62. Andres F. Cantillo, University of Missouri-Kansas City

63. Michael Meeropol, Professor Emeritus of Economics, Western New England University

64. Robert H. Scott III, Monmouth University

65. Timothy A Wunder, Department of Economics University of TexasArlington

66. Mariano Torras, Adelphi University

67. Gennaro Zezza, Levy Economics Institute

68. Wolfram Elsner, University of Bremen

69. Larry Allen, Lamar University

70. John Miller, Wheaton College

71. Chris Tilly, UCLA

72. Sean Flaherty, Franklin and Marshall College

73. Clifford Poirot, Shawnee State University

74. Anita Dancs, Western New England University

75. Calvin Mudzingiri, University of the Free State

76. Roger Even Bove, West Chester University

77. Andrea Armeni, Transform Finance

78. Anwar Shaikh, New School for Social Research

79. Steven Pressman, Colorado State University

80. Frank Pasquale, University of Maryland, Carey School of Law

81. John Weeks, SOAS, University of London

82. Matías Vernengo, Bucknell University

83. Thomas Masterson, Levy Economics Institute

84. Antonio Callari, Franklin and Marshall College

85. Avraham Baranes, Rollins College

86. Janet Spitz, the College of Saint Rose

87. Nancy Folbre, University of Massachusetts Amherst

88. Jennifer Taub, Vermont Law School

89. Irene van Staveren, Erasmus University

90. Yavuz Yaşar, University of Denver

91. Scott McConnell, Eastern Oregon University

92. Don Goldstein, Allegheny College

93. J. Pérez Oya, Retired UN secretariat (Spain)

94. Elaine McCrate, University of Vermont

95. Thomas E. Weisskopf, University of Michigan

96. Jeffrey Zink, Morningside College

97. Scott Jeffrey, Monmouth University

98. Lourdes Benería, Cornell University

99. Frank Thompson, University of Michigan

100. Baban Hasnat, The College at Brockport, State University of New York

101. Ilene Grabel, University of Denver

102. Tara Natarajan, Saint Michael’s College

103. Leanne Ussher, Queens College, City University of New York

104. Kathleen McAfee, San Francisco State University

105. Victoria Chick, University College London

106. Steve Keen, Kingston University

107. Heidi Mandanis Schooner, The Catholic University of America

108. Louis-Philippe Rochon, Laurentian University

109. Jamee K. Moudud, Professor of Economics, Sarah Lawrence College

110. Timothy A. Canova, Shepard Broad College of Law, Nova Southeastern University

111. Karol Gil Vasquez, Nichols College

112. Mark Haggerty, University of Maine

113. Luis Brunstein University of California, Riverside

114. Cathleen Whiting, Willamette University

115. William Waller, Hobart and William Smith Colleges

116. Kade Finnoff, University of Massachuettes-Boston

117. Maarten de Kadt, Independent Economist

118. Timothy Koechlin, Vassar College

119. Ceren Soylu, University of Massachusetts-Amherst

120. Dorene Isenberg, University of Redlands

121. Barbara Hopkins, Wright State University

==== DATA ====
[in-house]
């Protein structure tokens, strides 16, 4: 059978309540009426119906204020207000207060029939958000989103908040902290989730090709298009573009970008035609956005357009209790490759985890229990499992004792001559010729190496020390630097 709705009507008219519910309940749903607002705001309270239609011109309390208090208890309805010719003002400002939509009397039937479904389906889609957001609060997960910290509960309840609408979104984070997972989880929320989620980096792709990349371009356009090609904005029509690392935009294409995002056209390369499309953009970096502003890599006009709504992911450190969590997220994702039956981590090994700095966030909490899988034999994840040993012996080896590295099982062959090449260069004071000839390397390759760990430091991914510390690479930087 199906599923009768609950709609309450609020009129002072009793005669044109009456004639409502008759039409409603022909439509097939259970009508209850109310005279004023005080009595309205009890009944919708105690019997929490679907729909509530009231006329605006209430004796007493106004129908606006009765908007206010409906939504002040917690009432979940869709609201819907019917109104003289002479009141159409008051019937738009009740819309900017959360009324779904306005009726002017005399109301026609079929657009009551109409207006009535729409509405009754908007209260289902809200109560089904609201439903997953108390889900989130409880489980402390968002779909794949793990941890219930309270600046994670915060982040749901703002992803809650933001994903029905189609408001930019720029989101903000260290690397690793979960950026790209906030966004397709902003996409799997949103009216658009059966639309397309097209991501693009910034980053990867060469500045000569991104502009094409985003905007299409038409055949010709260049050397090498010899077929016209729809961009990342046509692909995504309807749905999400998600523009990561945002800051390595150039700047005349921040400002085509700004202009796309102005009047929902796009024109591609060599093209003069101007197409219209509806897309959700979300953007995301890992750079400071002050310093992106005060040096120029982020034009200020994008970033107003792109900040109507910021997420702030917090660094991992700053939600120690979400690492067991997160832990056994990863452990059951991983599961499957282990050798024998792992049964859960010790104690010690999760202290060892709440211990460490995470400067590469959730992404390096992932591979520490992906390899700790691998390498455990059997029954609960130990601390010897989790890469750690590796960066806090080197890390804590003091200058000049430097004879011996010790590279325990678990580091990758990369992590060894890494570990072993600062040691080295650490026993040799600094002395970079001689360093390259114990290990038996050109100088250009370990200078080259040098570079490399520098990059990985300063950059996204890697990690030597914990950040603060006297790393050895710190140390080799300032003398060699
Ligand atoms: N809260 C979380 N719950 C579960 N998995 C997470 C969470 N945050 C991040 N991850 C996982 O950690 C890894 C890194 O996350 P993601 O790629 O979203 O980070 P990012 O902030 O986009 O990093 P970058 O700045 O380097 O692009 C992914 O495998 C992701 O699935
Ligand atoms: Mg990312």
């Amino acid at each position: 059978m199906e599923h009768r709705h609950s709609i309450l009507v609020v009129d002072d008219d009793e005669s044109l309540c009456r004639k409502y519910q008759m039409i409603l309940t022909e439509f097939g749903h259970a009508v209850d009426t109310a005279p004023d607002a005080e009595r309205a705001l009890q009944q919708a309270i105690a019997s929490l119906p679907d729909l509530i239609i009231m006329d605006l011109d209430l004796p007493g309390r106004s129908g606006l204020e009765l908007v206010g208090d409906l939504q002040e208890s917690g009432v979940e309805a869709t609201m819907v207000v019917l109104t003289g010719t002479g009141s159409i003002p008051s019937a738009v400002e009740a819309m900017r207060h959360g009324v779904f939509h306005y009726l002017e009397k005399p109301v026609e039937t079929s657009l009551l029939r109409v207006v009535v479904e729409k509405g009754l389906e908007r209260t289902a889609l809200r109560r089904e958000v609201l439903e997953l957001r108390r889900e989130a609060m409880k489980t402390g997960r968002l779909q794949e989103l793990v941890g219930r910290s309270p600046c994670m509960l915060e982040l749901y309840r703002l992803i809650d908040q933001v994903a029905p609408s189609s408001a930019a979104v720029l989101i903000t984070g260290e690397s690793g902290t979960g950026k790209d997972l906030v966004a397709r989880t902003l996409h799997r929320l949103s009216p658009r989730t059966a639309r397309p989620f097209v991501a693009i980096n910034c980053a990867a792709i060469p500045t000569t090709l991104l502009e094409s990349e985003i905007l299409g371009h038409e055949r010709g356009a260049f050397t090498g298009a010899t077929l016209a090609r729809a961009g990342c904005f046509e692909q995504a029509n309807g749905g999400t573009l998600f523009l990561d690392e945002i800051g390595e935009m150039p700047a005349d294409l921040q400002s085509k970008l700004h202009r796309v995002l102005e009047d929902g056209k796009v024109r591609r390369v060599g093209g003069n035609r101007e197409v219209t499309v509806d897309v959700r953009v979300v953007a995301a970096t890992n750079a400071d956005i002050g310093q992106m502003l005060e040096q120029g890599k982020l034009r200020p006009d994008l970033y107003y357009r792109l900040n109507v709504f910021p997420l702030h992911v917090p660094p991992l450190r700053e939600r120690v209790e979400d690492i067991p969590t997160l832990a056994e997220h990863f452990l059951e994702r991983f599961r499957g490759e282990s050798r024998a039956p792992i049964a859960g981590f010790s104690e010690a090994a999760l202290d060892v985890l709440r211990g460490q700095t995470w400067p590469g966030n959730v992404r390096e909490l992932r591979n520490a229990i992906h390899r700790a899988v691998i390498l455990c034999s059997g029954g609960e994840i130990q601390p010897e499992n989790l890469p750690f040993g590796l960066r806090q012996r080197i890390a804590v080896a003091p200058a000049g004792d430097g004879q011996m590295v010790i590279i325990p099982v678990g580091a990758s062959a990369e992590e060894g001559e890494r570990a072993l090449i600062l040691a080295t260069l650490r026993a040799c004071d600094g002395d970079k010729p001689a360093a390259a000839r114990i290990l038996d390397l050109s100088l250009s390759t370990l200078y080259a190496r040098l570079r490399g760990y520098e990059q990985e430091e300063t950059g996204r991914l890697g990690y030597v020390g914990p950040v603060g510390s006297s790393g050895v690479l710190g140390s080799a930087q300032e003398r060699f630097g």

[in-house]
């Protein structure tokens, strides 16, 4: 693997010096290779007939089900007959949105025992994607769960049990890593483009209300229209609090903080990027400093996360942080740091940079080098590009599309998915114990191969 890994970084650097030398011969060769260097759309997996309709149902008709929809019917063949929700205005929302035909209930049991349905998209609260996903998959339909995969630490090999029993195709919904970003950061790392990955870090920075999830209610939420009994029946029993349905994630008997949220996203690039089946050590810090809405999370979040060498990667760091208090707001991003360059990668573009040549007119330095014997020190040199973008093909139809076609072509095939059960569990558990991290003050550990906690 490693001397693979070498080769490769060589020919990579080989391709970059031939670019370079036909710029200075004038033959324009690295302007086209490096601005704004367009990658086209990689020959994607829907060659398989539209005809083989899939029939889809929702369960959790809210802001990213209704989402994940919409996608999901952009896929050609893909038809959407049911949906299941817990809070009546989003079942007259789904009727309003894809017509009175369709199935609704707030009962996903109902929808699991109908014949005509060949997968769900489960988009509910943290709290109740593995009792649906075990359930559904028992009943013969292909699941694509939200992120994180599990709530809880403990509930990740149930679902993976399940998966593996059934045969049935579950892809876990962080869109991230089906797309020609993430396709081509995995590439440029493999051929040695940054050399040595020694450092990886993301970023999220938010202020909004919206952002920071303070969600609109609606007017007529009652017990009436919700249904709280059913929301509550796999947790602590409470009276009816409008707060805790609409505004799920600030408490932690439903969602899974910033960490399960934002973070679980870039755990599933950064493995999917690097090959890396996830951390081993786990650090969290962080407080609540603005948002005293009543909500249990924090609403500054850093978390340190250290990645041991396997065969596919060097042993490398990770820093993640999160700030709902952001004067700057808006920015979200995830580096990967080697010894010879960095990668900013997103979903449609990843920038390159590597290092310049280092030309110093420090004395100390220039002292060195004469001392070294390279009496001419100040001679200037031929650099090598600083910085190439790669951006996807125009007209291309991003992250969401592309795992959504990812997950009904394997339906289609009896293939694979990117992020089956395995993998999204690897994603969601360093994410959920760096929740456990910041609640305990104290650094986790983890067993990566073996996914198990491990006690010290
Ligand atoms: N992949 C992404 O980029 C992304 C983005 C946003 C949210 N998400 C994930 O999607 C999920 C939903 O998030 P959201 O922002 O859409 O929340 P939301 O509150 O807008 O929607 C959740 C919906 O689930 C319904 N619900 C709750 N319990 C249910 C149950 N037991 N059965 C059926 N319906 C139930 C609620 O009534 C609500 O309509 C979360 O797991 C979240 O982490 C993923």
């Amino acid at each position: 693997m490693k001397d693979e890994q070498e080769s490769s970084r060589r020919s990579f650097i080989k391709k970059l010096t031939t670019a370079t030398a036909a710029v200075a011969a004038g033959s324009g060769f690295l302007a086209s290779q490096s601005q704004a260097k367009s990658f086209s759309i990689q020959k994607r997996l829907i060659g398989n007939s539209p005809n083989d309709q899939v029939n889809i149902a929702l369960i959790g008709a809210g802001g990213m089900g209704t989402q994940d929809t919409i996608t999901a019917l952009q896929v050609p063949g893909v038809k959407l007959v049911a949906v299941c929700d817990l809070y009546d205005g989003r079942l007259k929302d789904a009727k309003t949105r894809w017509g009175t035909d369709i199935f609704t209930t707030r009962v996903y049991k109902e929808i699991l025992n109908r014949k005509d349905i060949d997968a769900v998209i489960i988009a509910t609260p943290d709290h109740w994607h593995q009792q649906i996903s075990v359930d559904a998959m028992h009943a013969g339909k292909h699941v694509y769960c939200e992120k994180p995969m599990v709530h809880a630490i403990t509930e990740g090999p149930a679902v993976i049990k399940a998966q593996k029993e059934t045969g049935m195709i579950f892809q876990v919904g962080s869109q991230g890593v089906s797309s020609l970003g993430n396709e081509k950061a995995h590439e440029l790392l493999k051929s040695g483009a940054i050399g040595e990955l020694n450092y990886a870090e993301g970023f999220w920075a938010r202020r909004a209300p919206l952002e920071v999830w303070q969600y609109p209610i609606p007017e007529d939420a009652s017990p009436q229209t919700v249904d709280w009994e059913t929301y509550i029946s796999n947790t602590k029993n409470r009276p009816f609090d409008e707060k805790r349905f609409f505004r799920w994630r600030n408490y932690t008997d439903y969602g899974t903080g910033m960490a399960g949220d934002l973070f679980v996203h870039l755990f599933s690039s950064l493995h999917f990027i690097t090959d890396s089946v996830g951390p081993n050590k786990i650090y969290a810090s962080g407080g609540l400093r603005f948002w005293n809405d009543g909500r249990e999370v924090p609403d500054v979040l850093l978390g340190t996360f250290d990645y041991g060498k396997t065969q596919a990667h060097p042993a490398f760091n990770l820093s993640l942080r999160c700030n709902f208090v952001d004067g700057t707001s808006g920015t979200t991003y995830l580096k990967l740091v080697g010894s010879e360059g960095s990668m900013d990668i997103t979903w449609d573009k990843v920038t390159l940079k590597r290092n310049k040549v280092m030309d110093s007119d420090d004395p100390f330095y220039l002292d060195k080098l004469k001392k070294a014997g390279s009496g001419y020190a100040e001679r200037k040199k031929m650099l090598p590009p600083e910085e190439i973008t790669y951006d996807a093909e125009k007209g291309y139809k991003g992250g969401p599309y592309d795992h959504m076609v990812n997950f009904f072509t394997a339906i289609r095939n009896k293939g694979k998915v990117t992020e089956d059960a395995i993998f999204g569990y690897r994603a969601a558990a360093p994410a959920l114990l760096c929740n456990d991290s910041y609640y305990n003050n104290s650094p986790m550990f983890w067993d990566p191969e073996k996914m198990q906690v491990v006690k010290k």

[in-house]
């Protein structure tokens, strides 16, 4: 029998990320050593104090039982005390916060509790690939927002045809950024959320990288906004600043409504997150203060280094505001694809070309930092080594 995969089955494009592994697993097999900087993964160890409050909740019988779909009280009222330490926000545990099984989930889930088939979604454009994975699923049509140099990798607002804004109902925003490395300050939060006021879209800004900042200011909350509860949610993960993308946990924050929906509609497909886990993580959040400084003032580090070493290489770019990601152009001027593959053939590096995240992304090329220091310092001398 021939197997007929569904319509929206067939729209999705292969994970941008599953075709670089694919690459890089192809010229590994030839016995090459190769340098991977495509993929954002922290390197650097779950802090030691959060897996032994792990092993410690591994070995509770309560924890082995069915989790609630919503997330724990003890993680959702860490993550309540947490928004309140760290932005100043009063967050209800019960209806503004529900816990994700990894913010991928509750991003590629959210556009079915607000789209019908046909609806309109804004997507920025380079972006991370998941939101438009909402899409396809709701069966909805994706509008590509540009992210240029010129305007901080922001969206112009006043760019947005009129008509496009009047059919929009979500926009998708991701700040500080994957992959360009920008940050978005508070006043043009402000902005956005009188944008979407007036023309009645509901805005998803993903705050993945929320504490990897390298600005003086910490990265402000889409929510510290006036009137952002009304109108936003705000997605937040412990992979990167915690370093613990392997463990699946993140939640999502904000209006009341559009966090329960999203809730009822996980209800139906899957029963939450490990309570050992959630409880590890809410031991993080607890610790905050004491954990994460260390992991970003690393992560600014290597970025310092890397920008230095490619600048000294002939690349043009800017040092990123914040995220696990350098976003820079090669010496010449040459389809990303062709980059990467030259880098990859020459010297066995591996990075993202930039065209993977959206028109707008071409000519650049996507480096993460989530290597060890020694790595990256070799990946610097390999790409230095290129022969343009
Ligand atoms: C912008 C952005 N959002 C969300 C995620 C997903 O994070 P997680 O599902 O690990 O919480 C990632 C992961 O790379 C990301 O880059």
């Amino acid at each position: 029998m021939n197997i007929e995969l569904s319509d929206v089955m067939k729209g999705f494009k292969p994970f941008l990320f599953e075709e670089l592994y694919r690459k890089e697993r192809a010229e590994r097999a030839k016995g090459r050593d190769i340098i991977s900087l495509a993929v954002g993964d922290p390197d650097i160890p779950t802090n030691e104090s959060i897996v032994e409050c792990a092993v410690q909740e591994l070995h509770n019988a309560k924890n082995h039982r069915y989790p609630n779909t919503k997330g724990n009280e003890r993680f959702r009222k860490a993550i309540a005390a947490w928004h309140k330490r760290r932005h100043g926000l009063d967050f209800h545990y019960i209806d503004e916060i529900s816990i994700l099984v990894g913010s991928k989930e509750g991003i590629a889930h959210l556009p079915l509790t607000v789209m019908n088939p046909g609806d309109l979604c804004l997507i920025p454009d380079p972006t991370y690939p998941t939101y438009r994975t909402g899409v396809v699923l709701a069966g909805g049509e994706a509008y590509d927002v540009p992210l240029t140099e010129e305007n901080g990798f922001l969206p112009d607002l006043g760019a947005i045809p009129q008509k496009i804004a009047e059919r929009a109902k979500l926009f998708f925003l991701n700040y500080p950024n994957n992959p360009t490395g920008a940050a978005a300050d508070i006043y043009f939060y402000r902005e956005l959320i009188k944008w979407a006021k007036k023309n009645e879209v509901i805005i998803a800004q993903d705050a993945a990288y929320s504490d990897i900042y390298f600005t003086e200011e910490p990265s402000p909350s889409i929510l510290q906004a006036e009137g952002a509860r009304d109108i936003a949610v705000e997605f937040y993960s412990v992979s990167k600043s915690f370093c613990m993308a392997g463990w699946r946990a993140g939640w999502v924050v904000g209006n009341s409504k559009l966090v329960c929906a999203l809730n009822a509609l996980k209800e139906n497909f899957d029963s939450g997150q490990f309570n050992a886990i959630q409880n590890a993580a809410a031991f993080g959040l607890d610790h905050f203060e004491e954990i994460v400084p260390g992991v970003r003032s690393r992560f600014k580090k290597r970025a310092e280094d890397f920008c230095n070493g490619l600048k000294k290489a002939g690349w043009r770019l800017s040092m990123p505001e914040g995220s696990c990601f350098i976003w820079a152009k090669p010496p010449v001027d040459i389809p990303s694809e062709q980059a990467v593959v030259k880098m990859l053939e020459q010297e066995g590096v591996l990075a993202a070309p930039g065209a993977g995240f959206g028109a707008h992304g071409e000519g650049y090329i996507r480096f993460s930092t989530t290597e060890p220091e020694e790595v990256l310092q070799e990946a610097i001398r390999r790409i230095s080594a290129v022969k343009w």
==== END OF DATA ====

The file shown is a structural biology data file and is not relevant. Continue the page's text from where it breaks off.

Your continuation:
122. Matthew Rice, University of Missouri-Kansas City

123. David Gold, The New School for Social Research

124. Cyrus Bina, University of Minnesota

125. Mark Paul, University of Massachusetts-Amherst

126. Xuan Pham, Rockhurst University

127. Erik Dean, Portland Community College

128. Arthur E. Wilmarth, Jr., George Washington University Law School

129. Rohan Grey, President, Modern Money Network

130. Tamar Diana Wilson, University of Missouri—St. Louis

131. Radhika Balakrishanan, Rutgers University

132. Alla Semenova, SUNY Potsdam

133. Yeva Nersisyan, Franklin and Marshall College

134. Linwood Tauheed, University of Missouri-Kansas City

135. Michael Perelman, California State University, Chico

136. Janet T. Knoedler, Bucknell University

137. David Laibman, Brooklyn College and Graduate School, City University of New York

138. Ann Pettifor, Director, Policy Research in Macroeconomics, London

139. Steve Schifferes, City University London

140. Al Campbell, University of Utah

141. Faith Stevelman, New York Law School

142. Kathleen C. Engel, Suffolk University Law School

143. Jack Wendland, University of Missouri-Kansas City

144. Ruxandra Pavelchievici, University of Nice Sophia Antipolis

145. Zoe Sherman, Merrimack College

146. Donald St. Clair, CFP, Financial Planning Assoc. of Northern California

147. Carolyn McClanahan, CFP, Life Planning Partners, Inc.

148. Thomas Ferguson, Senior Fellow, Roosevelt Institute

149. Saule T. Omarova, Cornell University

150. Josh Ryan-Collins, City University, London

151. June Zaccone, Hofstra University

152. Alex Binder, Franklin & Marshall College

153. Albena Azmanova, University of Kent, Brussels School of International Studies

154. Hans G. Ehrbar, University of Utah

155. Devin T. Rafferty, St. Peter’s University

156. Reynold F. Nesiba, Augustana University

157. David Zalewski, Providence College

158. Claudia Chaufan, University of California-San Francisco

159. L. Randall Wray, Levy Economics Institute and Bard College

160. Richard B. Wagner, JD, CFP, WorthLiving LLC

161. Joseph Persky, University of Illinois-Chicago

162. Julie Matthaei, Wellesley College

163. Peter Spiegler, University of Massachuetts-Amherst

164. James Ronald Stanfield, Colorado State University

165. William D. Pitney, CFP, Director of Advocacy, FPA of Silicon Valley

166. Ora R. Citron, CFP, Oak Tree Wealth Management

167. Susan Webber, Former Associate at Goldman, Sachs & Co.

168. Richard D. Wolff, Democracy at Work and New School for Social Research

169. Mu-JeongKho, University College London

170. Kevin Furey, Chemeketa Community College


Sources: US Uncut, Bernie Sanders Campaign